More CEMA enforcement officers have been recruited, officials say

Whitehorse City Hall (Yukon News file)
City news, briefly

A look at decisions made by Whitehorse city council at its June 14 meeting

Murray Arsenault sits in the drivers seat of his 1975 Bricklin SV1 in Whitehorse on June 16. (Stephanie Waddell/Yukon News)
Bringing the 1975 Bricklin north

Murray Arsenault remembers his dad’s Bricklin, while now driving his own

A presumptive COVID case was found at Seabridge Gold’s 3 Aces project. (file photo)
Presumptive COVID-19 case reported at mine in southeast Yukon

A rapid antigen rest found a presumptive COVID case on an incoming individual arriving at the 3Aces project

Jonathan Antoine/Cabin Radio
Flooding in Fort Simpson on May 8.
Fort Simpson asked for military help. Two people showed up.

FORT SIMPSON—Residents of a flooded Northwest Territories village expected a helping hand… Continue reading

A woman was rescued from the Pioneer Ridge Trail in Alaska on June 16. (Photo courtesy/AllTrails)
Alaska hiker chased off trail by bears flags down help

ANCHORAGE (AP)—An Alaska hiker who reported needing help following bear encounters on… Continue reading

Two participants cross the finish line at the City of Whitehorse Kids Triathlon on June 12 with Mayor Dan Curtis on hand to present medals. (Stephanie Waddell/Yukon News)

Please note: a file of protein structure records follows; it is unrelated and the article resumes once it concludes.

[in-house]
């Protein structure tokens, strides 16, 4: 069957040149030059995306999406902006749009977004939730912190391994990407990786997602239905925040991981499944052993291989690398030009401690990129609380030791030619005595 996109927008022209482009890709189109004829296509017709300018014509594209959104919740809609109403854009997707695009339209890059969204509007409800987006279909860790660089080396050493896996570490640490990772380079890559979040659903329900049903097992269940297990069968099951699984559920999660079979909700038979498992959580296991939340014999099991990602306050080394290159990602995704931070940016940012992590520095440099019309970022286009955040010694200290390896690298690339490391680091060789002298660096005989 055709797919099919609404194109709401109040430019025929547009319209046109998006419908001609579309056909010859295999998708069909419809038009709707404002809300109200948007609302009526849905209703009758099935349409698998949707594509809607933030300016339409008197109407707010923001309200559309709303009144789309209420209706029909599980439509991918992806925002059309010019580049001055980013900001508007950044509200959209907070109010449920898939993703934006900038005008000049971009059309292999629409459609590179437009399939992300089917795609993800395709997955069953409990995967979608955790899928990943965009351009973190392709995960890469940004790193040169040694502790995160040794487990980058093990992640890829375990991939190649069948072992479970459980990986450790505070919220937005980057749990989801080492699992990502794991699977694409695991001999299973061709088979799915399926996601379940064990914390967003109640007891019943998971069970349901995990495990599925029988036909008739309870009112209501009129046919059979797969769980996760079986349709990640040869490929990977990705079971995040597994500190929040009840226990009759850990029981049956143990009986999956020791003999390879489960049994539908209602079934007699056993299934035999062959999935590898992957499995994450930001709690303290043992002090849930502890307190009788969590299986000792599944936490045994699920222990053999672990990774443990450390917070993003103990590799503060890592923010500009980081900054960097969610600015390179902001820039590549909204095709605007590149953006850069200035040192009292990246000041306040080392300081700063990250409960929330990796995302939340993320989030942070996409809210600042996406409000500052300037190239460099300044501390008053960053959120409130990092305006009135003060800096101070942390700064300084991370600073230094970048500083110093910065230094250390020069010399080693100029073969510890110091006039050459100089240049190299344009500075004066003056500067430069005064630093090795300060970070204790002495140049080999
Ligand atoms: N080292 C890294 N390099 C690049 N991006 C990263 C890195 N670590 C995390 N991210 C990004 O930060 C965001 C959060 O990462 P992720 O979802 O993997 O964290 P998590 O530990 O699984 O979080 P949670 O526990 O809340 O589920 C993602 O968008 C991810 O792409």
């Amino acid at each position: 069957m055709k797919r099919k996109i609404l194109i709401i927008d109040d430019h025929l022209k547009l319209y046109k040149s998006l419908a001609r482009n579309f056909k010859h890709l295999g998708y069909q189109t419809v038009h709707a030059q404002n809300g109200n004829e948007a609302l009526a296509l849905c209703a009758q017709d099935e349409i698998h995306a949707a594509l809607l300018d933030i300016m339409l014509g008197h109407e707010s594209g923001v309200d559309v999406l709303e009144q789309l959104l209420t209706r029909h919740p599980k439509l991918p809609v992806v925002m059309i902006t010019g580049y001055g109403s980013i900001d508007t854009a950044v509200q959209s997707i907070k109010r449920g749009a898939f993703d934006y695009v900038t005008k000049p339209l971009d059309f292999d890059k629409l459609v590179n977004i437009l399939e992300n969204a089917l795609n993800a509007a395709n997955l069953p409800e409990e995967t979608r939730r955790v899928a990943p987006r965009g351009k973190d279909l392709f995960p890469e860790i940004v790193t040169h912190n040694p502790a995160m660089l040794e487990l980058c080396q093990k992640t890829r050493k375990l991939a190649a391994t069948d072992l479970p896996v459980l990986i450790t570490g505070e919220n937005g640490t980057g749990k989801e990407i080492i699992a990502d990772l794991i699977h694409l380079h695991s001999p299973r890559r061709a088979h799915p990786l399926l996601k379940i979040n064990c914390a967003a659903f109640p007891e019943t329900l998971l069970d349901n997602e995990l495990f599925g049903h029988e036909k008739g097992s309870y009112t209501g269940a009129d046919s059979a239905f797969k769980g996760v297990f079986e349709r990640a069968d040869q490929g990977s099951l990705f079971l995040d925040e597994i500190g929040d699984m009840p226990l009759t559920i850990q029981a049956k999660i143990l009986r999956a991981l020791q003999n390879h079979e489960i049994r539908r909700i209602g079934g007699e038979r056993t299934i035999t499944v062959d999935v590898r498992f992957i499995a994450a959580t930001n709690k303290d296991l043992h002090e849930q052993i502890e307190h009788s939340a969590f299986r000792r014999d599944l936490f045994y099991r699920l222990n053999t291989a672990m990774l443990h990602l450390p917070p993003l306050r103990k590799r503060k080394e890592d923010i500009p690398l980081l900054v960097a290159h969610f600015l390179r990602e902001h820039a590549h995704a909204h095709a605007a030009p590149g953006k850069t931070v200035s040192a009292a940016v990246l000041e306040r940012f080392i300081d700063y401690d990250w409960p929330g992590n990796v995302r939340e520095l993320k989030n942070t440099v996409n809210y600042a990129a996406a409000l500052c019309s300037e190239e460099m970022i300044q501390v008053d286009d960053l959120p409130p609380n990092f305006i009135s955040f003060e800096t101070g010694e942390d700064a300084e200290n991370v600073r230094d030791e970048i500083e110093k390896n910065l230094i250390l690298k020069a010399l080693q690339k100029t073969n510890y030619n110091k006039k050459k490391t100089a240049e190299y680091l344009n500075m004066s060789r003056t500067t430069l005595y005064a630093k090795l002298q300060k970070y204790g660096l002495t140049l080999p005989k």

2021 Kids’ Triathlon draws 76 young athletes

Youth ages five to 14 swim, run and bike their way to finish line

NDP MP Mumilaaq Qaqqaq rises in the House of Commons, in Ottawa on May 13, 2021. THE CANADIAN PRESS/Adrian Wyld
‘Unacceptable’ that Inuk MP felt unsafe in House of Commons, Miller says

OTTAWA—It’s a “sad reflection” on Canada that an Inuk MP feels she’s… Continue reading

Lily Witten performs her Canadian Nationals beam routine on June 14. John Tonin/Yukon News
Three Yukon gymnasts break 20-year Nationals absence

Bianca Berko-Malvasio, Maude Molgat and Lily Witten competed at the Canadian Nationals – the first time in 20 years the Yukon’s been represented at the meet

Most Read